FIG. 9F is an enlarged cross sectional view taken along section line 9F-9F of FIG. 8D illustrating the conductive via, the contact bump, and the circuit side polymer layer following planarization;

FIG. 9G is an enlarged cross sectional view taken along section line 9G-9G of FIG. 8E illustrating the conductive via, the contact bump, the circuit side polymer layer, a back side polymer layer, and a terminal contact in electrical communication with the conductive via;

FIG. 9H is an enlarged cross sectional view taken along section line 9H-9H of FIG. 8H illustrating the conductive via, planarized contact bump and terminal contact formed using the fabrication method of FIGS. 8G-8I;

FIG. 10A is an enlarged partial cross sectional view illustrating a second embodiment component fabricated using the fabrication method of FIGS. 8A-8F;

FIG. 10B is an enlarged partial cross sectional view illustrating two second embodiment components in a stacked assembly;

FIG. 11A is an enlarged partial cross sectional view equivalent to FIG. 10A of an alternate embodiment of the second embodiment component having terminal contacts only on the back side polymer layer;

FIG. 11B is an enlarged partial cross sectional view equivalent to FIG. 10A of another alternate embodiment of the second embodiment component having offset terminal contacts;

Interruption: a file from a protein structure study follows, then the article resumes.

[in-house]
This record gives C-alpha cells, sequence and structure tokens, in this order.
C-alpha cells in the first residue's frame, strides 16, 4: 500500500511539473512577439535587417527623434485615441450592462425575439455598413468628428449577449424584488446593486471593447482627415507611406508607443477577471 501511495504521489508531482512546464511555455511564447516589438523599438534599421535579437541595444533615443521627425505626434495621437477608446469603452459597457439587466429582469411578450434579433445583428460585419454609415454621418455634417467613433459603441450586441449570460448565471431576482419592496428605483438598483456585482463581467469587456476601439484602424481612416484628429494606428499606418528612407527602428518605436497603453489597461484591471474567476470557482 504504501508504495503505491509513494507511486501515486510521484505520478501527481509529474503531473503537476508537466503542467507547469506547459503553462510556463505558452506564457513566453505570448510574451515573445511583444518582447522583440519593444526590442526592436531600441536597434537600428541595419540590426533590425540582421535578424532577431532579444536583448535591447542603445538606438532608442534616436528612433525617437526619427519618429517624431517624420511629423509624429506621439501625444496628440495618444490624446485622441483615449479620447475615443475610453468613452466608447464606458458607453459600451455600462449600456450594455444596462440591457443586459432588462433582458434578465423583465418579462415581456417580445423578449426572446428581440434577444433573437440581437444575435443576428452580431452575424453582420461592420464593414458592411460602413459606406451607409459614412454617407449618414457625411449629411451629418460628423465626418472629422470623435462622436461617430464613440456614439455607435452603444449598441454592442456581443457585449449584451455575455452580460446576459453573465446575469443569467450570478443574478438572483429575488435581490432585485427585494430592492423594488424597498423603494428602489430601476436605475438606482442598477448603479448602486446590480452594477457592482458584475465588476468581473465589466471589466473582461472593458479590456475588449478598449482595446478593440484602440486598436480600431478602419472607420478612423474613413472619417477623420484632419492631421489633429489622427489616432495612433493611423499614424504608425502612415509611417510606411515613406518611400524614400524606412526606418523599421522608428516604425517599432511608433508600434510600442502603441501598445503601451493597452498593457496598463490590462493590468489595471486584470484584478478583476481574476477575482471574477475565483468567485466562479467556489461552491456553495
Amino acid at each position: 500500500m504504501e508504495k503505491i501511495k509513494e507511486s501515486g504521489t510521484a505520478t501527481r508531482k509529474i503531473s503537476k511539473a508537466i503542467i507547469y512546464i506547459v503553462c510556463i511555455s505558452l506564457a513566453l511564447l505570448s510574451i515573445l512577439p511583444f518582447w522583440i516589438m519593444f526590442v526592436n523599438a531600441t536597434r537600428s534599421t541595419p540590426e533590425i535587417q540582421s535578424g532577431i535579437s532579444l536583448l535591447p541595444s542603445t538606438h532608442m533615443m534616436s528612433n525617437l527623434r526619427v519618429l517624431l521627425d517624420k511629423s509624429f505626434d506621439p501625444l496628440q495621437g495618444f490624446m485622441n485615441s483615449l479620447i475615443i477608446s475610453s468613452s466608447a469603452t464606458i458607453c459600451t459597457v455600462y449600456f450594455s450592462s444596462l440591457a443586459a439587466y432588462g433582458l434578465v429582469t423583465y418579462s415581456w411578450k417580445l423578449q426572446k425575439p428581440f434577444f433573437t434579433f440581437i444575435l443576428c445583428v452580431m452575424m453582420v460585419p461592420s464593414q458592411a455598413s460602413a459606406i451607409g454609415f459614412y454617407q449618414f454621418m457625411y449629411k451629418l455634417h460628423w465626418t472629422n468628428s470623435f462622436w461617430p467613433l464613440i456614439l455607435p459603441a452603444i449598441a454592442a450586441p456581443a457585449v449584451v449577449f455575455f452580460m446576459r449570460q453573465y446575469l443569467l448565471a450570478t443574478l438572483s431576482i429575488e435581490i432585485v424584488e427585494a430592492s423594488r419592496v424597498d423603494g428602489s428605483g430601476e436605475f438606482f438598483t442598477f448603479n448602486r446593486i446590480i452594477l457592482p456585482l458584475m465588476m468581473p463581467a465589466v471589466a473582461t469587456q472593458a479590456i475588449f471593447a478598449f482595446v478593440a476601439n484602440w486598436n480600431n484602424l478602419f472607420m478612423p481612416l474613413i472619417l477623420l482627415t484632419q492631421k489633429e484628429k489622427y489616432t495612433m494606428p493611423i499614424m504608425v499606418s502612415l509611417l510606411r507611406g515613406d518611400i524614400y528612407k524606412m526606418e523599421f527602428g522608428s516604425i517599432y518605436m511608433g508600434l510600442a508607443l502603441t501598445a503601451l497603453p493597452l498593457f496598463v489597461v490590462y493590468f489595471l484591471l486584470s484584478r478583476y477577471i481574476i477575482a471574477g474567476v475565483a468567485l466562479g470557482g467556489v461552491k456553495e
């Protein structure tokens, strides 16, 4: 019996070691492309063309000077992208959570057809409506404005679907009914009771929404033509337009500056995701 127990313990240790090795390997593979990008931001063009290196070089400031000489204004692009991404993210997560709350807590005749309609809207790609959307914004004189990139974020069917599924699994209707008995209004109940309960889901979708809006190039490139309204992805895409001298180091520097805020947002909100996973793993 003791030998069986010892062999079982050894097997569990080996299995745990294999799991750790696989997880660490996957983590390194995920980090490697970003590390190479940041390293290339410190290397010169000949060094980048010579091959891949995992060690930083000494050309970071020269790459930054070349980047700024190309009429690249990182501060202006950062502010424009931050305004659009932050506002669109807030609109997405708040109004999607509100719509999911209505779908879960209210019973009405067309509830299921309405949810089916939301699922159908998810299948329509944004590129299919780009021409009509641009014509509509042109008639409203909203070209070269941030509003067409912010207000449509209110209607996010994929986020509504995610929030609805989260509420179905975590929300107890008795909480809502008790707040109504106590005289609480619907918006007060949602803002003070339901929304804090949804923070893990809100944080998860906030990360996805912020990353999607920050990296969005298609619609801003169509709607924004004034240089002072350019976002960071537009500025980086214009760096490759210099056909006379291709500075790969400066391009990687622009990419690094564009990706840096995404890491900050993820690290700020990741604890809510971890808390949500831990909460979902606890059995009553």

FIG. 11C is an enlarged partial cross sectional view equivalent to FIG. 10A of another alternate embodiment of the second embodiment component having edge connector terminal contacts on the back side polymer layer;

FIG. 11D is an enlarged partial cross sectional view equivalent to FIG. 10A of another alternate embodiment of the second embodiment component having edge connector terminal contacts on both the back side polymer layer and the circuit side polymer layer;

FIG. 11E is an enlarged partial cross sectional view equivalent to FIG. 10A of another alternate embodiment of the second embodiment component having terminal contacts on the circuit side polymer layer;

FIG. 11F is an enlarged partial cross sectional view equivalent to FIG. 10A of another alternate embodiment of the second embodiment component having terminal contacts on both the circuit side polymer layer and the back side polymer layer;

FIG. 12A is an enlarged partial cross sectional view equivalent to FIG. 10A of another alternate embodiment of the second embodiment component configured as an interconnect;